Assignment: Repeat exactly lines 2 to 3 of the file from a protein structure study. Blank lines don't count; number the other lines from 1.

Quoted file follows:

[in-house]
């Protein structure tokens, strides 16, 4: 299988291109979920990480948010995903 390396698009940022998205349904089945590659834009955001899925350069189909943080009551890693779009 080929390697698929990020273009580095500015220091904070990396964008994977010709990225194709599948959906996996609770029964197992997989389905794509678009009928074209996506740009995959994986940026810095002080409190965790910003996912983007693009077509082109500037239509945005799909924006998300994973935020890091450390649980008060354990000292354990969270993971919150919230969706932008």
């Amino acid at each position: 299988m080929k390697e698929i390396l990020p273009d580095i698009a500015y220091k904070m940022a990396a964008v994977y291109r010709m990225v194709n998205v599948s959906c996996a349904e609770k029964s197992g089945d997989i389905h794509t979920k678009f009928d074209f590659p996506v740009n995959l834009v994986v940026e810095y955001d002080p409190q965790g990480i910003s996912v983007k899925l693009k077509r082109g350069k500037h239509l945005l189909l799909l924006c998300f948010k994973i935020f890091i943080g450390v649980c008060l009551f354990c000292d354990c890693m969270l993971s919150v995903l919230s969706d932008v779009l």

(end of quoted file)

């Protein structure tokens, strides 16, 4: 299988291109979920990480948010995903 390396698009940022998205349904089945590659834009955001899925350069189909943080009551890693779009 080929390697698929990020273009580095500015220091904070990396964008994977010709990225194709599948959906996996609770029964197992997989389905794509678009009928074209996506740009995959994986940026810095002080409190965790910003996912983007693009077509082109500037239509945005799909924006998300994973935020890091450390649980008060354990000292354990969270993971919150919230969706932008």
């Amino acid at each position: 299988m080929k390697e698929i390396l990020p273009d580095i698009a500015y220091k904070m940022a990396a964008v994977y291109r010709m990225v194709n998205v599948s959906c996996a349904e609770k029964s197992g089945d997989i389905h794509t979920k678009f009928d074209f590659p996506v740009n995959l834009v994986v940026e810095y955001d002080p409190q965790g990480i910003s996912v983007k899925l693009k077509r082109g350069k500037h239509l945005l189909l799909l924006c998300f948010k994973i935020f890091i943080g450390v649980c008060l009551f354990c000292d354990c890693m969270l993971s919150v995903l919230s969706d932008v779009l």